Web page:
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There is hoarding and ‘Keep Out’ signs. Building work has started and the pounding of steel on stone is deafening. ‘Any queries should be sent to email@example.com’ is written on a sign posted on the hoarding. Narconon bills itself as a drug rehabilitation therapy linked to the Church of Scientology . It was confirmed at the start of this year that the centre was to open in Ballivor. The multi-million euro development will cater for 34 “students” and 18 staff. According to its official website , Narconon “uses unique rehabilitation technology that gets to the problem at its source and provides a path for long-term success”. But their methods have proven controversial. Their drug detoxification programme uses high doses of vitamins along with long periods in dry saunas which it says is an attempt to flush toxins out of your body. The HSE has previously said that “Scientology’s drug treatment programme has no standing amongst medical professionals involved in the treatment of persons with alcohol and drug use disorders”. A spokesperson at the National Drug Treatment Centre said: “It comprises a series of interventions (‘Narconon’) with limited or no basis in a scientific understanding of human physiology and brain functioning and may potentially be harmful directly (with overuse of vitamins and other products) and indirectly in that persons are engaging in an intervention with no evidence of potential benefit for them.” Speaking to TheJournal.ie, Florence described the fear and anxiety she and many in the small community of Ballivor are experiencing. Her fear masks an anger. Hamilton, along with a large number of locals opposed to the Narconon centre, feel abandoned by the Government. “I found out about it before Christmas and I didn’t believe it. I thought our Government would not allow it to happen because there is no supervision of what they do. It’s not going to sit easy with me, them being there. I run a preschool and my preschool is situated here. Having a rehab centre for drug addicts there – it doesn’t marry at all.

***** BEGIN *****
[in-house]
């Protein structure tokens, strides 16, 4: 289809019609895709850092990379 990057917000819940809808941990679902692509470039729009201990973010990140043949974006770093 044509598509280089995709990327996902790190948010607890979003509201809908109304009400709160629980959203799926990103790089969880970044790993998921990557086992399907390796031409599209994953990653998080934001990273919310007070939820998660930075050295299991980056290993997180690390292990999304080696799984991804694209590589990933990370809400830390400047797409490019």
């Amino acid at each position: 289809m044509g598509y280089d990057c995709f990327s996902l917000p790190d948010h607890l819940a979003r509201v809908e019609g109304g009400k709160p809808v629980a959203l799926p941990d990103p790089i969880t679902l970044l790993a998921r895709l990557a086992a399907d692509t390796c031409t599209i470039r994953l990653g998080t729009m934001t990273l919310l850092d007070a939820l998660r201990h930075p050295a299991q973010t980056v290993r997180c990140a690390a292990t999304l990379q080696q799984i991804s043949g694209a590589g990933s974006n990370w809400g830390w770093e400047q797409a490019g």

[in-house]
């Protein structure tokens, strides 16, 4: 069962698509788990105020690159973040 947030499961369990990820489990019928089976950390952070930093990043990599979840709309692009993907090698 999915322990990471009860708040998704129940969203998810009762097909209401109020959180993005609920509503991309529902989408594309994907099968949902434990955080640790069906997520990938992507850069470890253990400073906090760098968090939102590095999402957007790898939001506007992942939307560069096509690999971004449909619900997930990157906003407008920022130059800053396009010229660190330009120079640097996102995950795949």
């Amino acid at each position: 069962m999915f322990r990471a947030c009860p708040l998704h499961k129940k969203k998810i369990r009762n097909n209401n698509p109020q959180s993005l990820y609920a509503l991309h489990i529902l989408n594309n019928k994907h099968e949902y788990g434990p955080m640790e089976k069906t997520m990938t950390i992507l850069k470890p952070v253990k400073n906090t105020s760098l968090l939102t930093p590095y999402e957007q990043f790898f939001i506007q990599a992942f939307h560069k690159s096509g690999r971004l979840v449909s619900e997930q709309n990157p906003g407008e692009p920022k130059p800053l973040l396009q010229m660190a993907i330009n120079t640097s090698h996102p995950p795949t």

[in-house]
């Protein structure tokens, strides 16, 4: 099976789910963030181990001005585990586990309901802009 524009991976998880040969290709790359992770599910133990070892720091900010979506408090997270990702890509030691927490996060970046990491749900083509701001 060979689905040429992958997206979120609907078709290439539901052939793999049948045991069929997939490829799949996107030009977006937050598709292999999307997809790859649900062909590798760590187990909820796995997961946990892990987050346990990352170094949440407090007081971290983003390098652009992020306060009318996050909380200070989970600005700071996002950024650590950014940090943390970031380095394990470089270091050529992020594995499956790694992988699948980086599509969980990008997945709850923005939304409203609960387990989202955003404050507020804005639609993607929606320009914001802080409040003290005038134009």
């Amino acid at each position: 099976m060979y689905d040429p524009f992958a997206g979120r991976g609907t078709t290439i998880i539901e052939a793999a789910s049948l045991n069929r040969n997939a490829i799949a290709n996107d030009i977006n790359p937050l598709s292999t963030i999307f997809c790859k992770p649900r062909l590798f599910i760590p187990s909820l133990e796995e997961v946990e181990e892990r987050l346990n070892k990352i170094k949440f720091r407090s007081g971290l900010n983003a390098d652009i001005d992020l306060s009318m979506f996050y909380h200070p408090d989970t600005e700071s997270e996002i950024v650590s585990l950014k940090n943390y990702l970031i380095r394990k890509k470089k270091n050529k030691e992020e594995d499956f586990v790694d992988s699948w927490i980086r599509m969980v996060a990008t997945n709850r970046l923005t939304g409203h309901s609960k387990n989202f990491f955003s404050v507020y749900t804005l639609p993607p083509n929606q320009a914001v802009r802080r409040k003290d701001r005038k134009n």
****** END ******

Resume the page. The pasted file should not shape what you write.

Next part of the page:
For first version this includes any extra photographs or video presentation, go to http://www.thejournal.ie/narconon-scientology-3979543-Apr2018/